When Dave set out to write this piece I had only scheduled one post, but he got unusually verbose! I decided we’d try for two posts, one today and one Friday – be sure to stop back then for a continuation of his discusson of piece by piece. – Jenn
The first week of the ASFM class teaches the students how to cut marquetry using a chevalet, and gives 15-20 hours of practice. By the end of the week you can cut along the line and manage the very small pieces that are one of the benefits of using this approach. As mentioned in the prior review of the school, the chevalet automatically cuts identical pieces by insuring the saw is perpendicular to the veneer packet. If the cut line is very precisely available in identical multiples and the lines are followed precisely, piece by piece marquetry is possible. By the end of the first week, it is pretty clear how accurately each student can cut. In week two, the more precise students do piece by piece marquetry, and the others learn “Painting in Wood”, a more sophisticated version of packet cutting. We had both in the class I attended, so I can comment on both.
Piece by piece marquetry is an early mass production technique. If marquetry pieces could be cut very precisely, it would be possible to orient bundles of veneer, each of one type, so that a dozen or more of each piece could be cut at once with ideal grain orientation. All of the pieces would be cut this way. These pieces could then be sand shaded to add depth to the design. The background pieces would be cut last, then those shaded perfectly cut foreground pieces could be inserted into the background. The fit could in concept be much tighter than in packet cutting, since there is no need to leave a saw kerf gap. The result is a dozen or more of identical pictures with ideal grain orientation, no gaps, and no limit on the use of material type- there is no reason that small amounts of many woods could not be used. The key constraint to doing this is that the pieces need to be cut very precisely.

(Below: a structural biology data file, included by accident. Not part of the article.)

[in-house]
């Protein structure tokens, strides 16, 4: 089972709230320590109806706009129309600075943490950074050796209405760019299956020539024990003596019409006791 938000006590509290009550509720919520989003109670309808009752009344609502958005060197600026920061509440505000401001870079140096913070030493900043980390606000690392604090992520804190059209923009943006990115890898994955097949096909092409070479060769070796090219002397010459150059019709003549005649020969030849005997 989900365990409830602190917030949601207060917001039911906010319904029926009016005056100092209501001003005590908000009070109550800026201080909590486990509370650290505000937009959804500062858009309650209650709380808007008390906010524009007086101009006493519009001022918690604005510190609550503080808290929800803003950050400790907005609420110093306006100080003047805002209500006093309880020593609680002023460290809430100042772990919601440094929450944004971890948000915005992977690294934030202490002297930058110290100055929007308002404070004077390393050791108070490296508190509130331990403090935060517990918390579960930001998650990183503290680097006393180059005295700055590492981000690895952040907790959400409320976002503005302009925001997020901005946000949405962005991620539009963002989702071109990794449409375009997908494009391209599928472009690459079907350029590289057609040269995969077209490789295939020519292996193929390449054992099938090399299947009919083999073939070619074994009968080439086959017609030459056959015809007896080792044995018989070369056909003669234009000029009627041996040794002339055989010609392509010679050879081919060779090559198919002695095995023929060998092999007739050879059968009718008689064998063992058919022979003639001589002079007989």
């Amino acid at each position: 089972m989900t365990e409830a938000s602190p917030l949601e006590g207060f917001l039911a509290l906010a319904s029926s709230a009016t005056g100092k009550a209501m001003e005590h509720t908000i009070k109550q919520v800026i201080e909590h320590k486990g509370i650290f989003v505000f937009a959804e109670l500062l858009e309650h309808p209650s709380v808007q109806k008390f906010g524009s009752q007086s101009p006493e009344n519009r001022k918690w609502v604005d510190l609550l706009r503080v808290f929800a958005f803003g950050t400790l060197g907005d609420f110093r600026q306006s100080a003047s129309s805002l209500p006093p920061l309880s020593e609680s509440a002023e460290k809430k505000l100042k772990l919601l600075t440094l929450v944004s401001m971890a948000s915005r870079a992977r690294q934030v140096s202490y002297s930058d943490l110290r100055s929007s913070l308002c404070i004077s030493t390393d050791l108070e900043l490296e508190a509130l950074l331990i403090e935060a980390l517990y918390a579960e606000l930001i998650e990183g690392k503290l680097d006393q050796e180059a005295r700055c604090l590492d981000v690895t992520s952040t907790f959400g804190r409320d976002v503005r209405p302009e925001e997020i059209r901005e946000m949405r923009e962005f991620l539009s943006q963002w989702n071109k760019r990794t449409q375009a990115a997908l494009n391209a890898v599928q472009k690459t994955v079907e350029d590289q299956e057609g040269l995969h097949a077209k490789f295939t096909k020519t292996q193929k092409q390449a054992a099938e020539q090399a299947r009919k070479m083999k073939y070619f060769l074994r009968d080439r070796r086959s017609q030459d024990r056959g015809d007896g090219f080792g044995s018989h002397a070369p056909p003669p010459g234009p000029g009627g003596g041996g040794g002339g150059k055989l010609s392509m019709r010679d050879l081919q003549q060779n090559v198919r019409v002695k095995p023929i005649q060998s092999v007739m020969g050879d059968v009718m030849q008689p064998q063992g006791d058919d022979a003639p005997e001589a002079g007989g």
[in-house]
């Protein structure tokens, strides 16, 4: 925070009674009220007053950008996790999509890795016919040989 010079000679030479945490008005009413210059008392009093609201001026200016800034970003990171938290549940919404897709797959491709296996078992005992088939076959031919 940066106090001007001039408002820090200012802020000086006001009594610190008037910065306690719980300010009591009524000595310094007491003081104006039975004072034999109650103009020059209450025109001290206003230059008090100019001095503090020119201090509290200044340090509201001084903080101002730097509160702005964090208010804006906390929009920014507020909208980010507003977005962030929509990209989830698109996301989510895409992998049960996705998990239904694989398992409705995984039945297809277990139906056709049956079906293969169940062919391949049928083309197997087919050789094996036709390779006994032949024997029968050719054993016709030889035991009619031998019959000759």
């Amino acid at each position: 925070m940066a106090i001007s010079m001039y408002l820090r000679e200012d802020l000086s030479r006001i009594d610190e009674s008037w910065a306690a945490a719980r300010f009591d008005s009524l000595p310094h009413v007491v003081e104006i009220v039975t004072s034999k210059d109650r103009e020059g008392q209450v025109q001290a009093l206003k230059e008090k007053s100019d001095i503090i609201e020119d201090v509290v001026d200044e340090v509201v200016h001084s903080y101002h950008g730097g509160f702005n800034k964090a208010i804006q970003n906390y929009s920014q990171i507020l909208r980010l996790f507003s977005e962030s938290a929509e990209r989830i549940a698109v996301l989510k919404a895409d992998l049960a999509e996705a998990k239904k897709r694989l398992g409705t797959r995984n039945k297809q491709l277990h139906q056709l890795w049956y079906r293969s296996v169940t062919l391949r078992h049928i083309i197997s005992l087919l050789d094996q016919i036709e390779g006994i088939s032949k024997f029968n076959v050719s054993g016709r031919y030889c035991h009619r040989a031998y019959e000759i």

“Painting in Wood” involves inserting optimally oriented pieces of veneer into filler layers. Each layer could have 5-10 veneer inserts located only where they are required, and separated by filler pieces of veneer. Two layers are shown in Picture 1. When the pattern is cut, each picture element is in the correct color but very little valuable wood is discarded. A typical packet could have 6-8 layers but only produces one finished picture. In the day, incorrectly colored pictures were not acceptable, so this technique minimizes the use of valuable materials but takes more time per useful picture than piece by piece, which was developed later.
The key advantage of painting in wood is that your eyesight doesn’t need to be as good, and the picture always fits together, since the foreground and the background are cut together. The second picture shows the completed Painting in Wood piece from my class. Also, if you only want one final picture, this uses expensive material efficiently.
Dave will be back on Friday with more on his experience with the piece by piece marquetry technique!